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Aminopyralid contamination in garden soil

ZachS. z5 Platteville, Colorado
3 years ago
last modified: 3 years ago

I have been wondering why my potatoes look so bizzare are unhealthy for a while. At first I assumed it was related to the weather. But the twisting, curling, a cupping of the new growth got worse as the weather improved, and I started thinking about herbicide drift. I have only used glyphosate around the house/barn area, which doesn't cause the twisted leaves and stems, and the last time I sprayed around the house was before I had any plants growing in the garden anyhow. My neighbor uses 2, 4-d, which does cause the twisting, but if it was drift how did it magically miss my parsley, dill, and cabbage and only affect the potatoes? That's not right.

Then I began noticing a lot of weeds in my beds were also looking strange and dying. I wasn't too bothered by that, but still bizarre. More bizzarre, it was only certain weeds like the black nightshade, coltsfoot, and sunflowers. The grasses, amaranth, and purslane were all growing fine. The peas were another one that had me scratching my head. Why did only about 10% of them even germinate and why did all the ones that did all suddenly die?

Then I stumbled across something talking about the effects of aminopyralid contaminated manure, stating that nightshade and legume family crops are the most susceptible. I already know the effect of aminopyralid on asteraceae, we use it all the time to kill thistles and knapweed at work, and I know it doesn't harm grasses (one of the reasons we use it).

So I took a look at the label and started to piece together the weeds that were dying vs. the weeds it controls and looking through pictures of crops affected by it. My potato leaves are a dead ringer and the sudden death syndrome of my peas also matches. There is not a single brassica listed on the Milestone label and only one kind of amaranth which is not the one growing in my garden, explaining why my cabbages and broccoli and the pigweed all look fine, as do my onions which, like grass, are a monocot.

Now, I have a few beds that did not get any of the compost because I ran out or I had seeds/plants growing there already (the parsley and dill, apiaceae is another highly susceptible family). The weeds, all of them, not just the grass and pigweed, were growing just fine and so were the herbs. So the effects are seemingly only showing up in the places that got the compost which points to that being a likely source of entry.

I know Milestone has been used on a regular basis out here because it works great on the noxious and invasive thistles like Scotch, musk, and Canada. Shoot, I even still have a jug sitting on the shelf in the garage. The guy living here prior to me raised sheep and pastured them in areas that would have had these thistles growing in them. He also composted their manure. So all the pieces being put together by my master detective skills all point to the conclusion that my garden has been invaded by this powerful and persistent herbicide. I'm absolutely incised about it, but at this point, what is done is done. Amonipyralid will break down through microbial action in the soil and I will be able to plant again eventually, but it could take a couple seasons. In the meantime, I can grow corn and cabbage and use the beds that didn't get the compost added to them.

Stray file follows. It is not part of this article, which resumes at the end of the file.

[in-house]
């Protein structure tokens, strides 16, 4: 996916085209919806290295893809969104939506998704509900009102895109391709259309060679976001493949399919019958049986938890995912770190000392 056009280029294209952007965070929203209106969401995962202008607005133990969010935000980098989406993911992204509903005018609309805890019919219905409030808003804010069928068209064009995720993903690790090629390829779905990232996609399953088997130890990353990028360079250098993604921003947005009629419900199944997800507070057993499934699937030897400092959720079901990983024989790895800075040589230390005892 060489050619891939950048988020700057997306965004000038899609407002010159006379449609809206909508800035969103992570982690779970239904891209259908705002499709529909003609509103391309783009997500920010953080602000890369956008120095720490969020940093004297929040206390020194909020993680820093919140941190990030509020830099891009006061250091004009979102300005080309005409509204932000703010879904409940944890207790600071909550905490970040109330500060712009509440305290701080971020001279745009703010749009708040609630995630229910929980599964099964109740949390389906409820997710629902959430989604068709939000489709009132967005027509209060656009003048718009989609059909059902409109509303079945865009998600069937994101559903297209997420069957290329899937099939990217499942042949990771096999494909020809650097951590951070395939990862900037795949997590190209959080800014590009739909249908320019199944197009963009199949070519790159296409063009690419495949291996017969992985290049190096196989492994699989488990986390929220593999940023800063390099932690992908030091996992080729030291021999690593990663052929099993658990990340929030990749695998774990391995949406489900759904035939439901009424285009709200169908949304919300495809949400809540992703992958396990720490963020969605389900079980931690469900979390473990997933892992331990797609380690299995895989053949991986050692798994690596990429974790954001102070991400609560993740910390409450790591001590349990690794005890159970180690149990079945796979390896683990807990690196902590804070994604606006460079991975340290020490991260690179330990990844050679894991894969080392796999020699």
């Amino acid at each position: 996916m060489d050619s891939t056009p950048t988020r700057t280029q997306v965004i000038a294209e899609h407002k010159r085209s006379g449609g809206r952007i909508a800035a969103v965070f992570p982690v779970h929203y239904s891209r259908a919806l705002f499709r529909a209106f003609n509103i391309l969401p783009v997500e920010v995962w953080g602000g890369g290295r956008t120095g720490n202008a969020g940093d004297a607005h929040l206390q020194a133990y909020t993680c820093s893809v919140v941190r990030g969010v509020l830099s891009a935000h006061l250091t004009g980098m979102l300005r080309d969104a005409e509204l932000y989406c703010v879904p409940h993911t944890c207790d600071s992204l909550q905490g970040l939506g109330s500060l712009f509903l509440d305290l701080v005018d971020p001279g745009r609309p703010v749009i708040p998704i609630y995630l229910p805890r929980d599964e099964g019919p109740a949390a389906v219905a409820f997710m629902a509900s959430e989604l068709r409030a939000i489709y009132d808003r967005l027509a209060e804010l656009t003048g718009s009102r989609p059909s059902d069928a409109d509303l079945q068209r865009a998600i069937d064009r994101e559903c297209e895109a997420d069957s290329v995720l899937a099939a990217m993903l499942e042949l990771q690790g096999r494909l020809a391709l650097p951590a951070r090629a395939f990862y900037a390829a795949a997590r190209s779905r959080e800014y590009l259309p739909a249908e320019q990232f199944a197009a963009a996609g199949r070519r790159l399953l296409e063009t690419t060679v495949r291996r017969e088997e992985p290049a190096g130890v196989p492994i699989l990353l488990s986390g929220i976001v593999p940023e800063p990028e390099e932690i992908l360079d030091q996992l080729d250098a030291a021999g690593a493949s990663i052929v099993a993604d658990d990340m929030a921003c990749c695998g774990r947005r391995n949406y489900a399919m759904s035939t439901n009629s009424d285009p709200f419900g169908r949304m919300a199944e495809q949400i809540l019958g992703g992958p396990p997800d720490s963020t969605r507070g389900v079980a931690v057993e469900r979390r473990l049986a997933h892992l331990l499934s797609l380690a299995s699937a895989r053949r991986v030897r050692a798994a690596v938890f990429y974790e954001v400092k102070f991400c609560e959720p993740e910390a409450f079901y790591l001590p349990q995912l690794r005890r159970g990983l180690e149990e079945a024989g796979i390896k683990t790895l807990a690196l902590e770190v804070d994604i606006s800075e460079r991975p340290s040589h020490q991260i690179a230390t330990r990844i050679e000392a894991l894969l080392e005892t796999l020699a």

This is a major issue facing both home gardeners and farmers alike. Anyone who uses manure, compost containing manure, grain straw or grass hay, or who mulches with grain straw or grass hay can be affected by it. It is commonly used on rangeland and pastures and is persistant enough that any plant material that has come in contact with it and is grazed by livestock will pass through the gut and come out the other side still effective enough to kill crops. It is also used in grain and hay fields to kill weeds and any straw or hay that is used either as feed for livestock (who's manure is then used as an amendment) or for mulch will be contaminated and can kill crops. right in the Milestone label it states that any plant material that has been treated with that product cannot be used or sold outside the location where it came from, just for this very reason. However, there are a number brands of aminopyralid, as well as it's cousins clopyralid and picloram, and some of them must be labeled differently because mine is certainly not an isolated case. In 2014, the Durango Herald published an article about the pervasiveness of aminopyralid contaminated amendments and mulches in La Plata County and it was such a major problem across the pond that aminopyralid I believe is banned from use in the U.K.

This story is not to scare or alarm you, nor is it to say that aminopyralid ought to be banned. I do believe that the PROPER use of herbicides, including this one, has it's place. Unfortunately this was NOT the proper use of herbicide and even more unfortunate, I'm the one who gets to pay the price for that. Fortunately for me I have a tractor, a strong back, and plenty of other dirt just laying around. I can, and will, remove as much of the affected soil from my garden and replace it with new. It won't be in time to plant sensitive crops in those beds this year, but adapt and overcome as the Marines say. The loss of my potatoes and peas along with some adjustments to what, how much, and where I will plant things aren't the total end of the world I suppose.

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